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Carrier may or may not respond to all applications depending on their hiring policies, procedures and driver needs. And, it is possible that a carrier will not respond to applicants if their experience does not match the hiring requirements. Applicants will increase their chances of being contacted by carriers by applying to all jobs that meet their qualifications.
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A commercial driver's license (CDL) is a driver's license required to operate large, heavy, or hazardous material vehicles in the US. The “class” of CDL a truck driver needs depends on the type of commercial motor vehicle operated. A truck driver may hold a CDL in one of three classes: Class A, Class B, and Class C.
For a detailed explanation of the different classes of CDLs, visit Truck Driving Job Resources.
Driver Type refers to the employment arrangement a driver operates. The most common truck driver arrangements include:
- Company Driver: Drivers employed by a specific carrier with its own fleet of trucks. “Companies” can be carriers that contract to transport other individuals' or companies' freight, or companies that carry their own freight.
- Lease-Purchase: Drivers hired by carriers where the truck is leased to the individual driver.
- Owner Operator (OO): Drivers who own the truck and operate as an independent business (also referred to as an "independent contractor").
- Team Driver: Drivers operating with a partner who shares driving duties.
For a detailed explanation of Driver Types, visit Truck Driving Job Resources.
Hauling Type (or trailer type, or equipment type) refers to the type of cargo being hauled. Different types of cargo materials require different types of trailers, and each type of trailer requires unique driver experience.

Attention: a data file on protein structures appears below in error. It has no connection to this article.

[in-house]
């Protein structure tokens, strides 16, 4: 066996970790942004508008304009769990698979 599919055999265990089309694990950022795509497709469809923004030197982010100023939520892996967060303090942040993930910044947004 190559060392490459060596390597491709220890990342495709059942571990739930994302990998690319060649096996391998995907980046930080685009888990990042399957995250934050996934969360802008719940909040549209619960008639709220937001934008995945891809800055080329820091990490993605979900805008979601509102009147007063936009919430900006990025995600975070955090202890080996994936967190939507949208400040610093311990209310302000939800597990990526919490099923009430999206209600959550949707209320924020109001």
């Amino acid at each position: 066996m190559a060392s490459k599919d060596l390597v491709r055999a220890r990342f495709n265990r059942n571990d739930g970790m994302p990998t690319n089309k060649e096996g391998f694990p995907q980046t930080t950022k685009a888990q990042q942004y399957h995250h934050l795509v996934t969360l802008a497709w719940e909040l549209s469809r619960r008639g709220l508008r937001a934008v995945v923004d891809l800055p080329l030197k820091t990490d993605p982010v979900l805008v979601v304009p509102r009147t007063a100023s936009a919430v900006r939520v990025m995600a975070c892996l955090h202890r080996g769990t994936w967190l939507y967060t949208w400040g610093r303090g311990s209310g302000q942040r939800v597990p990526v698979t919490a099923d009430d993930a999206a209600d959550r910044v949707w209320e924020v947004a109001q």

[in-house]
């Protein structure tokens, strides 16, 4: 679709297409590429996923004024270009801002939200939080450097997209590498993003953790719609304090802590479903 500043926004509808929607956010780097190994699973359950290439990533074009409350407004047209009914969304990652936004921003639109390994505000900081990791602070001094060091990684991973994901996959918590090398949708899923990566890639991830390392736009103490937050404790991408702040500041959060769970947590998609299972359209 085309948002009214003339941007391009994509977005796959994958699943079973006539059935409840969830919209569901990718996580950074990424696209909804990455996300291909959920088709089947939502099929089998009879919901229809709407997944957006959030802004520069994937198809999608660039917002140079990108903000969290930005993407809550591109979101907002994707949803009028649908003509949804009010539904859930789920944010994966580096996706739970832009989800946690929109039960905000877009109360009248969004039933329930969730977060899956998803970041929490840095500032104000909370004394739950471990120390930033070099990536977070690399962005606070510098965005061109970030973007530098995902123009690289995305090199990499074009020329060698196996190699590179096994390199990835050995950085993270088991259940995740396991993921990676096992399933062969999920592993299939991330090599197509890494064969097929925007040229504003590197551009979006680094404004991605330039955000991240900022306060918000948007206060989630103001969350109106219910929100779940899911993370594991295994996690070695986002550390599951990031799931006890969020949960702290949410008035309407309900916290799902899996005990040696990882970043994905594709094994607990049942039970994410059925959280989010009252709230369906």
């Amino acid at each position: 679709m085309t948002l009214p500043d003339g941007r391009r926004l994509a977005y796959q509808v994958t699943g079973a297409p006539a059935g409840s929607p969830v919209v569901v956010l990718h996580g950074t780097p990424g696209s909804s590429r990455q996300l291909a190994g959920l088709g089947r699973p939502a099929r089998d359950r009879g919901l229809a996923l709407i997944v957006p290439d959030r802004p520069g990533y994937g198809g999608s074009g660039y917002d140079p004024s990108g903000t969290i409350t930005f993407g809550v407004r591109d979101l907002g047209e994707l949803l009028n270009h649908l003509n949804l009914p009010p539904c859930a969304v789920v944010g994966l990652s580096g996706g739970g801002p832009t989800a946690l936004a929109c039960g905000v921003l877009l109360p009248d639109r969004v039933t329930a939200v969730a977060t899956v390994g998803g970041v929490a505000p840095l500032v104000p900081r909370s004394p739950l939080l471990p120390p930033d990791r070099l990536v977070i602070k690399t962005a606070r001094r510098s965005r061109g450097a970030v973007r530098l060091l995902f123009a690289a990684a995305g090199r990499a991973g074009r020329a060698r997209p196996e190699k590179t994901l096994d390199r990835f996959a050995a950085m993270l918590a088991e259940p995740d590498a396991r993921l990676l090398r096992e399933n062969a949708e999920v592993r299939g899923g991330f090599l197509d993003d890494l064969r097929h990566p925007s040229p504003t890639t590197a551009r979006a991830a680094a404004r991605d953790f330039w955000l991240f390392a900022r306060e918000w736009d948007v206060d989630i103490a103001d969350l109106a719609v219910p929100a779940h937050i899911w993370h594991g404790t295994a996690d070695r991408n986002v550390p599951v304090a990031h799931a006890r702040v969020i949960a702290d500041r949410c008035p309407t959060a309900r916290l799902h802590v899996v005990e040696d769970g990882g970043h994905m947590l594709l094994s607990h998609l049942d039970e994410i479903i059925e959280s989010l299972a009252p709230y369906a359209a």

For a detailed explanation of Hauling Types, visit Truck Driving Job Resources.
Endorsements are required certifications for CDL holders hauling various types of equipment and freight. The most common endorsements for long haul truck drivers include:
- Doubles/Triples: required for drivers hauling double or triple trailers.
- HazMat: required for transporting hazardous materials.
- Tanker: required for operating a vehicles designed with a permanent or temporary tank attached.
For a detailed explanation of the different types of endorsements, visit Truck Driving Job Resources.
Finding the right diesel mechanic job requires careful consideration of various factors. Research potential employers’ reputation and culture, evaluate compensation packages, and confirm that long-term growth and advancement opportunities fit with your career goals. Other factors to consider include: your own level of experience, skill and industry specialization vs the job requirements; CDL license requirements; tool requirements; location; training and professional development opportunity; work schedule, flexibility and work-life balance. For key considerations for finding a job as a heavy-duty truck diesel mechanic or technician, visit our Diesel Mechanic Job Resources.
Diesel mechanic certifications represent an industry recognized level of knowledge and expertise in a particular area of diesel engine diagnosis, repair or maintenance. These advanced certifications are offered by the National Institute for Automotive Service Excellence (ASE) and enhance a mechanic’s skill set and positively impact their qualifications and salary. Certifications may be obtained in specific areas such as gasoline and diesel engines, drive trains, brakes, suspension and steering, electronics, HVAC and preventative maintenance. For a listing of ASE certifications available specifically for heavy-duty truck mechanics, visit our Diesel Mechanic Job Resources.